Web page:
If you walk along Foothill Blvd to the field station, you may be enjoying the masses of Common Fiddleneck (Amsinckia intermedia) and Distant Phacelia (Phacelia distans) blooming in the parkway, spurred on by the unusually rainy winter. Both Common Fiddleneck and Distant Phacelia are characteristic annuals of California Sage Scrub – a native plant community that once dominated most of our area but is now quite rare. It is, however, still preserved at the BFS, and the flowers that have spread into the parkway give passersby a chance to enjoy our our very own mini-“Super Bloom”
But human passersby are not the only ones enjoying this floral abundance. Both Common Fiddleneck and Distant Phacelia are favorites of many local insects, such as the Painted Lady butterflies, which delighted many Claremonters during their massive migration through our area.
Having plants that support native insects are more important than ever, as they can help to combat the “Insect Apocalypse”.
Have you heard about the “Insect Apocalypse”? In 2017, German researchers reported that flying insect populations in 63 protected nature areas had declined by more than 75% between 1989 and 2016. Although this astonishing number brought widespread attention to insect decline and lead to the term “Insect Apocalypse”, declines in many specific insect groups, including European butterflies, honeybees, and British moths, have have been reported for years. But the German group’s study was unique in that it covered all flying insects instead of specific populations.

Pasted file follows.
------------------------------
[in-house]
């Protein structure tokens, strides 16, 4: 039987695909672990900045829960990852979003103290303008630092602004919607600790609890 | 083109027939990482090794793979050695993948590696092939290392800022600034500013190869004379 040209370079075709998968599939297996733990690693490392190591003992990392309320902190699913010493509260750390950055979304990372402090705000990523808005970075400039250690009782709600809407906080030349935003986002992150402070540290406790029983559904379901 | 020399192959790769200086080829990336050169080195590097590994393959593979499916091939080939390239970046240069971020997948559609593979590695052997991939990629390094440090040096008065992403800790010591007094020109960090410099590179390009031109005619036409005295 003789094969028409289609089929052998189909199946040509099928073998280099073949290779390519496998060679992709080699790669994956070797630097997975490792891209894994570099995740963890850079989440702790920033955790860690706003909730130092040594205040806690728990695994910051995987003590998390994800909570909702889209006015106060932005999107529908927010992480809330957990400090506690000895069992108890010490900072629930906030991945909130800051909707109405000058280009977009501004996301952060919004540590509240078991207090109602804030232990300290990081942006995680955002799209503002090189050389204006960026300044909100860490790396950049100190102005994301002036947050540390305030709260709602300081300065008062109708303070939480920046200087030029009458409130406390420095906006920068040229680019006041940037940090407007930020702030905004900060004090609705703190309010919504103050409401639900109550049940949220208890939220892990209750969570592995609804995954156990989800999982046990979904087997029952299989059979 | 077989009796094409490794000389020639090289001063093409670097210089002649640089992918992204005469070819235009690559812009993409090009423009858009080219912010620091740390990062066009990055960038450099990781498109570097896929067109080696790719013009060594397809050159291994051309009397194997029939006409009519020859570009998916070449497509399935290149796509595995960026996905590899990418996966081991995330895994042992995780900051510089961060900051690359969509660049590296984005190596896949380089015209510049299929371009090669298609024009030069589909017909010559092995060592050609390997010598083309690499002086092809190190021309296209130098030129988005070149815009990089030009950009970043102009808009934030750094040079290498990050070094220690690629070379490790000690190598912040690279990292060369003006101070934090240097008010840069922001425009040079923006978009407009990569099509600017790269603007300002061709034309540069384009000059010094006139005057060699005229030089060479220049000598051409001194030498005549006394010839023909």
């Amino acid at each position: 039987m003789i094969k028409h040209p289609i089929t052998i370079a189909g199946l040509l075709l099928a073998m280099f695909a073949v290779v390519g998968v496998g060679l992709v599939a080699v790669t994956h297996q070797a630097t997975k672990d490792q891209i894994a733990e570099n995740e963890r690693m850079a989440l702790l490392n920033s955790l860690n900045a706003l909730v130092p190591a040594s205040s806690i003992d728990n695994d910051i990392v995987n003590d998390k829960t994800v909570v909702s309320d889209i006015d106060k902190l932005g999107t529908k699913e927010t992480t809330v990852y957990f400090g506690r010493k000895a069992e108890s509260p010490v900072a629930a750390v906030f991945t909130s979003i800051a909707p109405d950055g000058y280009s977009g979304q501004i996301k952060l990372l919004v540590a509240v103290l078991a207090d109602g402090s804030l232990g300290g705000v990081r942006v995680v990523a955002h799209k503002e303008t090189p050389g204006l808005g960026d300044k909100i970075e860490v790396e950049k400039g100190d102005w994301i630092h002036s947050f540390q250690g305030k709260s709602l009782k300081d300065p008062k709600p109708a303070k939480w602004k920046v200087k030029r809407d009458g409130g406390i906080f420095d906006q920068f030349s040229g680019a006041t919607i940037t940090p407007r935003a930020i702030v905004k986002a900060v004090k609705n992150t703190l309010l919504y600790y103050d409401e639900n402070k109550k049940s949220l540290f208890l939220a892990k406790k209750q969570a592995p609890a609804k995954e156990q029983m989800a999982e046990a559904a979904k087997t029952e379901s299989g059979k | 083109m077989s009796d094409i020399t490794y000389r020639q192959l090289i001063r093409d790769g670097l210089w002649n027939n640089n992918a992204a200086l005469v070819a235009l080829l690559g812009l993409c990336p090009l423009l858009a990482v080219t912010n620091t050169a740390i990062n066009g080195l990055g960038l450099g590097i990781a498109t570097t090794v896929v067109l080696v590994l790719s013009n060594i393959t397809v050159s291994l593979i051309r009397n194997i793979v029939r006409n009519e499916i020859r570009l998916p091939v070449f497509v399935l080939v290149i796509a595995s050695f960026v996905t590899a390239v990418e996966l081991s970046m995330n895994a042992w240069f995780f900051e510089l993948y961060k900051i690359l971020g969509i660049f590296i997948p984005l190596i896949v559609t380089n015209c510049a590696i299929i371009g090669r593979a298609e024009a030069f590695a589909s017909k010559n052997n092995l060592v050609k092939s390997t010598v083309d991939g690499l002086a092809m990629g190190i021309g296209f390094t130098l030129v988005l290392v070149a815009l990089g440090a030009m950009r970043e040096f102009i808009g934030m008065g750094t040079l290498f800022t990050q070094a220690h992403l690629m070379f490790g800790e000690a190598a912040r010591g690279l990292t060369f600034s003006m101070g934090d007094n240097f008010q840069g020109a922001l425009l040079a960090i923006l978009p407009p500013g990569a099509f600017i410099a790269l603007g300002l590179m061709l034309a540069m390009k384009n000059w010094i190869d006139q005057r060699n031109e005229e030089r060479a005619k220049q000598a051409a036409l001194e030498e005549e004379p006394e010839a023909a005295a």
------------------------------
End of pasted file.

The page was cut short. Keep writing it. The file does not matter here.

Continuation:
Why are insects in decline? A new review article concludes habitat loss is the main driver of the declines, with agrochemical pollutants, invasive species, and climate change as additional causes.
Why should you care? Ecosystem depend on insects. Insects are food for many birds, fish, reptiles, and amphibians and are also essential for pollination of many plants. Insects are also crucial to soil health, nutrient recycling, and ecosystem functioning. Francisco Sánchez-Bayo, from the University of Sydney, Australia, and coauthor of the recent review, told the Guardian, “If insect-species losses cannot be halted, this will have catastrophic consequences for both the planet’s ecosystems and for the survival of mankind.”
What can you do? In your own home, you can reduce the use of pesticides, plant native plants that are used by insects, and buy organic produce. You can also support policies and legislation that conserve or restore native habitats and promote more insect-friendly agricultural practices, such as discouraging the use of pesticides.
Here are some more insects recently spotted in the parkway, including more butterflies…
…and snakeflies, too!
Please look and enjoy as you stroll along the boulevard!
- Hallmann CA, Sorg M, Jongejans E, Siepel H, Hofland N, Schwan H, et al. (2017) More than 75 percent decline over 27 years in total flying insect biomass in protected areas. PLoS ONE 12(10): e0185809. https://doi.org/10.1371/journal.pone.0185809
- Sánchez-Bayoa F and Wyckhuys KAG (2019) Worldwide decline of the entomofauna: A review of its drivers. Biological Conservation 232: 8-27. https://www.sciencedirect.com/science/article/pii/S0006320718313636?via%3Dihub
- Suzuki D (2019) “You may not like insects, but you need them,” Straight.com (website for The Georgia Straight)https://www.straight.com/news/1202901/david-suzuki-you-may-not-insects-you-need-them
- Damian Carrington D (2019) Plummeting insect numbers ‘threaten collapse of nature.’ The Guardian Sun 10 Feb 2019 https://www.theguardian.com/environment/2019/feb/10/plummeting-insect-numbers-threaten-collapse-of-nature